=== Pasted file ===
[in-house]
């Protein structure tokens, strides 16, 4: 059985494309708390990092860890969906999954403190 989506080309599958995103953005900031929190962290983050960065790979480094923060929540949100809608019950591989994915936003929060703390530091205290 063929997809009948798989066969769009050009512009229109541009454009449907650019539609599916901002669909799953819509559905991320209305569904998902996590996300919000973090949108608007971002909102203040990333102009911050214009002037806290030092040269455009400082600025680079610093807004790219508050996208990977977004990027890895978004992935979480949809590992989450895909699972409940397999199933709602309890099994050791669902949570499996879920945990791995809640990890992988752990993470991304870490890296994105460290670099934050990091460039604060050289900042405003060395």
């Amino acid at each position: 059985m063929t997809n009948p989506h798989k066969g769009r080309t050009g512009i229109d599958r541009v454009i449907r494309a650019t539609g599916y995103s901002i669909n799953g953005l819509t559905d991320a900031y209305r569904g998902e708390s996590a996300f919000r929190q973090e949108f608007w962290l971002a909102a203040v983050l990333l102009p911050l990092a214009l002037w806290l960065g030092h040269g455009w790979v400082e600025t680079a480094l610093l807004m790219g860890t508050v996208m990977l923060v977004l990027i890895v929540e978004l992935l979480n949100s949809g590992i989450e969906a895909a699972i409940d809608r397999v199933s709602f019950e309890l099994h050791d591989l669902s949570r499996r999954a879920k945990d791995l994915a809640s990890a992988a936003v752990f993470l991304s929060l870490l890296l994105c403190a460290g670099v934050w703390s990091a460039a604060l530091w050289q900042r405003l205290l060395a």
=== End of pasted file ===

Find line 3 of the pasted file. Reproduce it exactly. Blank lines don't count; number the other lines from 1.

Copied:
């Amino acid at each position: 059985m063929t997809n009948p989506h798989k066969g769009r080309t050009g512009i229109d599958r541009v454009i449907r494309a650019t539609g599916y995103s901002i669909n799953g953005l819509t559905d991320a900031y209305r569904g998902e708390s996590a996300f919000r929190q973090e949108f608007w962290l971002a909102a203040v983050l990333l102009p911050l990092a214009l002037w806290l960065g030092h040269g455009w790979v400082e600025t680079a480094l610093l807004m790219g860890t508050v996208m990977l923060v977004l990027i890895v929540e978004l992935l979480n949100s949809g590992i989450e969906a895909a699972i409940d809608r397999v199933s709602f019950e309890l099994h050791d591989l669902s949570r499996r999954a879920k945990d791995l994915a809640s990890a992988a936003v752990f993470l991304s929060l870490l890296l994105c403190a460290g670099v934050w703390s990091a460039a604060l530091w050289q900042r405003l205290l060395a």